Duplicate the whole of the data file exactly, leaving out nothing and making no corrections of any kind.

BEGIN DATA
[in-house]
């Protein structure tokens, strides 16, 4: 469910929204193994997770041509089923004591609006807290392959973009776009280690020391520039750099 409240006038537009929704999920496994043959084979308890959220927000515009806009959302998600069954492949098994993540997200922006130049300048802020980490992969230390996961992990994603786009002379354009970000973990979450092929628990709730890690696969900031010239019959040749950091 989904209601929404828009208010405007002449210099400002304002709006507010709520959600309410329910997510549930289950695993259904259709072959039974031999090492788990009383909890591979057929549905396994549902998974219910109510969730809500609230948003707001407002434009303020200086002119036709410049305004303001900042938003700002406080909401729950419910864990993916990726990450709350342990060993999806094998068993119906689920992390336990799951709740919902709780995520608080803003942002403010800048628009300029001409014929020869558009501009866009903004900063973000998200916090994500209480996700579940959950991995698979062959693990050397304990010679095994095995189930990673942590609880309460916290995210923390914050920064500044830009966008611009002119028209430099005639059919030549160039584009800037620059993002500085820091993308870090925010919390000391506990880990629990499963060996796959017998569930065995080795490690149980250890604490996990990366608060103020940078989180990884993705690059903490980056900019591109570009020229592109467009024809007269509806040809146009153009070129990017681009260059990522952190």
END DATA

[in-house]
């Protein structure tokens, strides 16, 4: 469910929204193994997770041509089923004591609006807290392959973009776009280690020391520039750099 409240006038537009929704999920496994043959084979308890959220927000515009806009959302998600069954492949098994993540997200922006130049300048802020980490992969230390996961992990994603786009002379354009970000973990979450092929628990709730890690696969900031010239019959040749950091 989904209601929404828009208010405007002449210099400002304002709006507010709520959600309410329910997510549930289950695993259904259709072959039974031999090492788990009383909890591979057929549905396994549902998974219910109510969730809500609230948003707001407002434009303020200086002119036709410049305004303001900042938003700002406080909401729950419910864990993916990726990450709350342990060993999806094998068993119906689920992390336990799951709740919902709780995520608080803003942002403010800048628009300029001409014929020869558009501009866009903004900063973000998200916090994500209480996700579940959950991995698979062959693990050397304990010679095994095995189930990673942590609880309460916290995210923390914050920064500044830009966008611009002119028209430099005639059919030549160039584009800037620059993002500085820091993308870090925010919390000391506990880990629990499963060996796959017998569930065995080795490690149980250890604490996990990366608060103020940078989180990884993705690059903490980056900019591109570009020229592109467009024809007269509806040809146009153009070129990017681009260059990522952190």